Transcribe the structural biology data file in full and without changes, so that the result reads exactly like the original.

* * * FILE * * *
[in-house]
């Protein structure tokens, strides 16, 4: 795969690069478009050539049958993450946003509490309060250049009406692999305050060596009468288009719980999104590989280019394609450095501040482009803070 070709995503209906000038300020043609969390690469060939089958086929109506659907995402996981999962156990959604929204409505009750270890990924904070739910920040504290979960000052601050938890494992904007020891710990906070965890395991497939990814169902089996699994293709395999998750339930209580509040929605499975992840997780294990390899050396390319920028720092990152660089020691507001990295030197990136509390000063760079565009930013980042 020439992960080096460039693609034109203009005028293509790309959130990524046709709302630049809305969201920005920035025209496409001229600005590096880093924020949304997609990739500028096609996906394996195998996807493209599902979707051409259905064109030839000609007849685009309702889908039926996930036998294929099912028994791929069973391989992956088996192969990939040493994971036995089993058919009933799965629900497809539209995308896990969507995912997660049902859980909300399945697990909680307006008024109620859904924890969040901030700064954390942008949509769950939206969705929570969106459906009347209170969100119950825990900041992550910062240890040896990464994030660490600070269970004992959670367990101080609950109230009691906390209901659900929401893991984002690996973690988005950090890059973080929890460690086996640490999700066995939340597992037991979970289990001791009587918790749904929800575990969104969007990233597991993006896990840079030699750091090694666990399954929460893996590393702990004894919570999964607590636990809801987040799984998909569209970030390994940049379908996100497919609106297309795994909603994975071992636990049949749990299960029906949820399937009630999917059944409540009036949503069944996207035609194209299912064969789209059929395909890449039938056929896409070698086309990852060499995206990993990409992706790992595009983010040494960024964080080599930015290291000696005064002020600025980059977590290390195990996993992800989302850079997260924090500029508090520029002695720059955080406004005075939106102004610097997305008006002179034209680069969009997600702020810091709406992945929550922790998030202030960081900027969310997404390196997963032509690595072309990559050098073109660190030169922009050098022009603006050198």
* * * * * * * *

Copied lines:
[in-house]
């Protein structure tokens, strides 16, 4: 795969690069478009050539049958993450946003509490309060250049009406692999305050060596009468288009719980999104590989280019394609450095501040482009803070 070709995503209906000038300020043609969390690469060939089958086929109506659907995402996981999962156990959604929204409505009750270890990924904070739910920040504290979960000052601050938890494992904007020891710990906070965890395991497939990814169902089996699994293709395999998750339930209580509040929605499975992840997780294990390899050396390319920028720092990152660089020691507001990295030197990136509390000063760079565009930013980042 020439992960080096460039693609034109203009005028293509790309959130990524046709709302630049809305969201920005920035025209496409001229600005590096880093924020949304997609990739500028096609996906394996195998996807493209599902979707051409259905064109030839000609007849685009309702889908039926996930036998294929099912028994791929069973391989992956088996192969990939040493994971036995089993058919009933799965629900497809539209995308896990969507995912997660049902859980909300399945697990909680307006008024109620859904924890969040901030700064954390942008949509769950939206969705929570969106459906009347209170969100119950825990900041992550910062240890040896990464994030660490600070269970004992959670367990101080609950109230009691906390209901659900929401893991984002690996973690988005950090890059973080929890460690086996640490999700066995939340597992037991979970289990001791009587918790749904929800575990969104969007990233597991993006896990840079030699750091090694666990399954929460893996590393702990004894919570999964607590636990809801987040799984998909569209970030390994940049379908996100497919609106297309795994909603994975071992636990049949749990299960029906949820399937009630999917059944409540009036949503069944996207035609194209299912064969789209059929395909890449039938056929896409070698086309990852060499995206990993990409992706790992595009983010040494960024964080080599930015290291000696005064002020600025980059977590290390195990996993992800989302850079997260924090500029508090520029002695720059955080406004005075939106102004610097997305008006002179034209680069969009997600702020810091709406992945929550922790998030202030960081900027969310997404390196997963032509690595072309990559050098073109660190030169922009050098022009603006050198």